These appeals bring up for review three libels for seizure and condemnation under the Federal Food, Drug, and Cosmetic Act, 21 U.S.C.A. § 301 et seq., of green coffee beans. The cases were tried to the court without a jury, two in the Eastern District of New York and one in the Southern District. The coffee beans involved in the three actions were all part of a common lot of 253 bags which were shipped in interstate commerce from Hoboken, New Jersey, to Brooklyn, New York, for the account of O. F. Bayer & Co. Bayer & Co. retained some of the bags, sold others to Savoy Tea and Coffee Co. Inc., of Brooklyn and still others to Polin Bros., Inc., who brought them to Manhattan. Judge Rayfiel in the Eastern District held that the goods there seized were "food" within the statutory definition, 21 U.S.C.A. § 321(f), were "adulterated" when introduced into and while in interstate commerce within the meaning of 21 U.S.C.A. § 342(a) (3), and were subject to condemnation pursuant to 21 U.S.C.A. § 334(a). From the resulting judgments, the respective claimants, O. F. Bayer & Co. in one case and Savoy Tea and Coffee Co. Inc. in the other, appealed. In the Southern District case, upon substantially the same evidence, Judge Clancy dismissed the libel, and the United States has appealed. In this case the claimant was Polin Bros. Inc. Judge Clancy's decision was rested on two "findings of fact": (1) "no evidence in the case * * * that green coffee is a food," and (2) "no evidence in the case that the customary and necessary process to which the green coffee is subjected before intended for human consumption cannot render this seized material wholesome."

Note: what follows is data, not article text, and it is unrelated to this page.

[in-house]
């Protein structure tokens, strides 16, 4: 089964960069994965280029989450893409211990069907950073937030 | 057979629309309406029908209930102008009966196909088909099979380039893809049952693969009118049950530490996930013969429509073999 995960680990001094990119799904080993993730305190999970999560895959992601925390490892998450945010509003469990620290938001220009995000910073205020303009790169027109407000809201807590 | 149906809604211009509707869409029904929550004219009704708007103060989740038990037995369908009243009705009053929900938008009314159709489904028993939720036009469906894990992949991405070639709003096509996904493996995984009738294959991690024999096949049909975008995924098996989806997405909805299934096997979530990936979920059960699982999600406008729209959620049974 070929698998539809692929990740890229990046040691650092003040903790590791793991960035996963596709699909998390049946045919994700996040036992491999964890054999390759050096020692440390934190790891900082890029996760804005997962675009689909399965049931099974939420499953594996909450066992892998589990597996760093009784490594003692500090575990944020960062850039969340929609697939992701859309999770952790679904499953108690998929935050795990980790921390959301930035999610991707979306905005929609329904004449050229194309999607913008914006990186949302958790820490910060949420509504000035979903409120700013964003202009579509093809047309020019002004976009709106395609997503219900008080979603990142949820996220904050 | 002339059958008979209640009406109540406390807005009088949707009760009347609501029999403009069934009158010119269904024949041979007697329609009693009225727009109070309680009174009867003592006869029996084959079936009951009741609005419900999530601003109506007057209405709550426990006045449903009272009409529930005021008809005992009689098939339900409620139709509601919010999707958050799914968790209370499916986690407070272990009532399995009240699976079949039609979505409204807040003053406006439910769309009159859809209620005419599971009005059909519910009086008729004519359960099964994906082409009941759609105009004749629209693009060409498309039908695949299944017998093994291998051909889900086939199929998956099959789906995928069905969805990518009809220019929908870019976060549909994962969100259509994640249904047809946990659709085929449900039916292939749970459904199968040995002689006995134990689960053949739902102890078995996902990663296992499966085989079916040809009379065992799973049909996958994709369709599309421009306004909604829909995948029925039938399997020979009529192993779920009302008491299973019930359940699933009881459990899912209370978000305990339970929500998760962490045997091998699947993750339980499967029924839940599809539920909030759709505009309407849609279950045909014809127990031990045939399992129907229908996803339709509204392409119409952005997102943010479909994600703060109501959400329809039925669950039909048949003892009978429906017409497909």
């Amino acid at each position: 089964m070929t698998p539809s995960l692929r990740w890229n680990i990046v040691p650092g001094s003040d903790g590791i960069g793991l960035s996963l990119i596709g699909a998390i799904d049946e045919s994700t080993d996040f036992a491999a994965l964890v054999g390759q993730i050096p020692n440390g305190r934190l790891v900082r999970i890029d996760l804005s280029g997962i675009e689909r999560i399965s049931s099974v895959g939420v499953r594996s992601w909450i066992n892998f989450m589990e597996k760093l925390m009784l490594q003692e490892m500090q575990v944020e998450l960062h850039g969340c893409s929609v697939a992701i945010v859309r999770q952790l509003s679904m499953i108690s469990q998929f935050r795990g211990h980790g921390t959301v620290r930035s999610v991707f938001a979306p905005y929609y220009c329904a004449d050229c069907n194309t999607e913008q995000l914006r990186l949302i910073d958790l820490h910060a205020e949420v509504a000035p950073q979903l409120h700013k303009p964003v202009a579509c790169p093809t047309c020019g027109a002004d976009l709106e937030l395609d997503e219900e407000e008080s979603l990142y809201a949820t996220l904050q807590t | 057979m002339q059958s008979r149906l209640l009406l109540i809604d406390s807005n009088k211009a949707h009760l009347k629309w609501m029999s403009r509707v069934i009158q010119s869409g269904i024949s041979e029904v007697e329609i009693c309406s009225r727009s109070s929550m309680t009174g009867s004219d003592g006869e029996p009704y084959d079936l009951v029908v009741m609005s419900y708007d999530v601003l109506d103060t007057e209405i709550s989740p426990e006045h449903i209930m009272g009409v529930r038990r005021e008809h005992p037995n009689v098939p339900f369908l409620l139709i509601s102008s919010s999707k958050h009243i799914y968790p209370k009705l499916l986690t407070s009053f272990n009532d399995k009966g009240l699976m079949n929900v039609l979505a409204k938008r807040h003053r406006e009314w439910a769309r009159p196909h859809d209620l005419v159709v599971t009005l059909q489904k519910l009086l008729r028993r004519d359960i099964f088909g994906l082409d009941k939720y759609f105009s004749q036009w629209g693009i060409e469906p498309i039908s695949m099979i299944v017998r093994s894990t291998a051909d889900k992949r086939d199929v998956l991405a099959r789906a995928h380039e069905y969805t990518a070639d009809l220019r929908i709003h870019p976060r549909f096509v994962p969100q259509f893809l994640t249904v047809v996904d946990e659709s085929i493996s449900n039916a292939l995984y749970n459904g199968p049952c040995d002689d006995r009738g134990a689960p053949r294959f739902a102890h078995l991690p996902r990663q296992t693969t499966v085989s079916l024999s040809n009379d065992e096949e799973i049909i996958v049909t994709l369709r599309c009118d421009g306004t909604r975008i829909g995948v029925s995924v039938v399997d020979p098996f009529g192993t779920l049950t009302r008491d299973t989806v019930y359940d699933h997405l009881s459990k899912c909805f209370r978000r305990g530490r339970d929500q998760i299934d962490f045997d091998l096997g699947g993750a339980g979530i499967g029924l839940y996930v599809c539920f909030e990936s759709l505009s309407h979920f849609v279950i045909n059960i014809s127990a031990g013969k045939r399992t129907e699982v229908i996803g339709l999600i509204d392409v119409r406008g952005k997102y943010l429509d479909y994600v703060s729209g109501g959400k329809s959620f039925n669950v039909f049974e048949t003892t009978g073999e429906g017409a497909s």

The statutory definition of food is quoted in the margin.1  As the briefs for the claimants concede, it is common knowledge of which a court may take judicial notice, that the drink called "coffee" is made from roasted coffee beans. It is also common knowledge that green coffee beans are used to produce the roasted coffee beans. Hence no evidence is necessary to establish that green coffee beans are a "food" as defined by the statute. Whether or not they are edible before being roasted, they are certainly "components" of an article used for food. Hence they fulfill the statutory definition of "food."2  Nor is it material that a further process, "roasting," is necessary before they are intended for human consumption. A "food" does not have to be ready to eat or drink before it can be adulterated and subject to condemnation.3  Decisions so holding are cited in the margin.4  The Southern District case cannot be supported on either of the court's "findings of fact."